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Will pressed the phone to his ear and willed his best friend, Ted, to answer. The odds weren’t good, not when Boston was a solid three hours ahead of L.A. and it was already past midnight here in California.

That couldn’t be helped. He’d needed to wait until filming was over and he’d done his required interviews. He’d needed to wait until after the debrief with Malcolm and his mother. Wait, with the taste of her still on his tongue. Something sweet and tangy that no amount of whiskey had burned out.

“Pick up, pick up, pick up,” he said, tapping his foot against the tile floor of his personal cabin. He still had his dress shoes on. It was the middle of the night and he still wore his wool suit. At least he’d discarded his tie long ago. The rest could wait. Comfortable clothes, a shower, bed…they’d all still be waiting after this phone call.

The phone rang again and Will debated hanging up and trying Logan, when the call picked up and Ted’s muffled “hello” came through the speaker.

“It’s me,” Will said. “I need a favor.”

There was a long sound from the phone Will thought might have been a yawn, and then some rustling and his friend said, “Sure. Gimme a minute.”

This was why Will called Ted. Ted who did anything he could for his friends. Ted who would not berate him about the time or demand explanations that he simply wasn’t ready to give.

“Alright what do you need?” Ted said a minute later, voice thick with sleep and Will pushed a hand through his hair because this was asking a lot, even of his closest friend.

“I need you to go to my apartment and get something,”

“Right now?” Ted asked.

“Yes,” Will said, before he could overthink it. His future was staring him in the face right this second. He’d known it was coming. His mother, Malcolm, the network executives, had talked of nothing else for months, but tonight he walked through the front doors of a palatial estate and into a ballroom full of sparkling dresses and cheerful chatter. He’d walked into a ballroom knowing that one woman inside the four walls would end up his wife.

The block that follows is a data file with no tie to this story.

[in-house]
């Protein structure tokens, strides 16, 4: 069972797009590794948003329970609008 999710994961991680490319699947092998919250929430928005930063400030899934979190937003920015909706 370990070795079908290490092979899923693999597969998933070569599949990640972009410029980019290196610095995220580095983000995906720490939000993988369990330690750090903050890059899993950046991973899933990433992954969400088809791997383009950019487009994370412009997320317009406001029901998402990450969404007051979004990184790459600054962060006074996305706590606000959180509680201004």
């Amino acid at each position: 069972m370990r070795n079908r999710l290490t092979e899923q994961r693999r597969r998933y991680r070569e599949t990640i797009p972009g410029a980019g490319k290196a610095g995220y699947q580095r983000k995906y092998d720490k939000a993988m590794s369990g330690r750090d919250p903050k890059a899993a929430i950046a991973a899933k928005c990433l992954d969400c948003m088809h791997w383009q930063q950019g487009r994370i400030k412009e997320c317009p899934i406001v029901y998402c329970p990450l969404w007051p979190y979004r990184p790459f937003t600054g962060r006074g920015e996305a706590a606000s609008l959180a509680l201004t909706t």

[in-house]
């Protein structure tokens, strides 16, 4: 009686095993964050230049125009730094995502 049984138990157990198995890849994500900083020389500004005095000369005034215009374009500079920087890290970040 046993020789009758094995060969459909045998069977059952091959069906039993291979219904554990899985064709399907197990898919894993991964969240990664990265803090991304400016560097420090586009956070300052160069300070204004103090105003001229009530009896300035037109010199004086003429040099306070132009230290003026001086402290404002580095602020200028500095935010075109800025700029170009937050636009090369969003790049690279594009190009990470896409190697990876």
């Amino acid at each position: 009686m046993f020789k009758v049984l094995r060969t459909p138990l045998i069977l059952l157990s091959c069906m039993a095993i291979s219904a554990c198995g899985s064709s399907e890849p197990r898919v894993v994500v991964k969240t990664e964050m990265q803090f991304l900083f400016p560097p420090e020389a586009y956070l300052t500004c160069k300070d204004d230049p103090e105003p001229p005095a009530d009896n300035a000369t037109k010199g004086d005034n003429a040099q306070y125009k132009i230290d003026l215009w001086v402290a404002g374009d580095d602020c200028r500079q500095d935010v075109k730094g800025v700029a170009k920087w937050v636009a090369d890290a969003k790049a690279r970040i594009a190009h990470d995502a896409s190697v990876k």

He’d known that even before he’d seen her at the bar, wrapped in blue.

And then again in the gilded bathroom.

And on the backs of his eyelids every time he blinked.

“Okay,” Ted said. “Shoes.” There was a muffled thump, and then Ted was back on the line. “I’ll call you when I get into your place. Kay?”

Will nodded before remembering his friend couldn’t see him. “Perfect. You taking your bike?” Ted had a headset but usually preferred to ride without it on.

“My neighbors wouldn’t like that,” Ted said, his voice low. “I’m getting in the car now.” The line went dead.

The commute between his apartment and Ted’s ranch house was only a few minutes without traffic, and there was probably none this late at night. Still, he should have waited. Ted could have easily run to his apartment in the morning. It wasn’t like this was incredibly time sensitive. Well, it was, but not for another few weeks. He had time on his side. Right? Maybe? Neither of them were leaving L.A. until the final five.

You’re making a mistake, Will told himself, pacing in the small living room. She’d told him she wasn’t looking for more. Told him she was only here for a job. He’d also felt the way her body melted into his. How her lips opened for his tongue as if no time had passed at all. She’d tasted the same, like heat and spice and woman. Even the waxy taste of lipstick hadn’t masked any of her.

Eight years had vanished in the blink of an eye, and there he was boosting her in the bathroom of The Bar and taking her mouth with his as all their friends waited outside. Instead of sequins and floor length skirts, she was in an old novelty t-shirt and a pair of cutoff denim shorts. Both of them skating the edge of need as he pressed his aching cock to the juncture of her thighs. Not appropriate, but not illegal, yet. Both of them rocking their hips together in a slow press and release, meant to tease until they couldn’t take another moment. Until they waved half-assed goodbyes to Logan and Ted and fled into the bustle of Boston after-dark, determined to make it to whichever apartment was closer. Fast.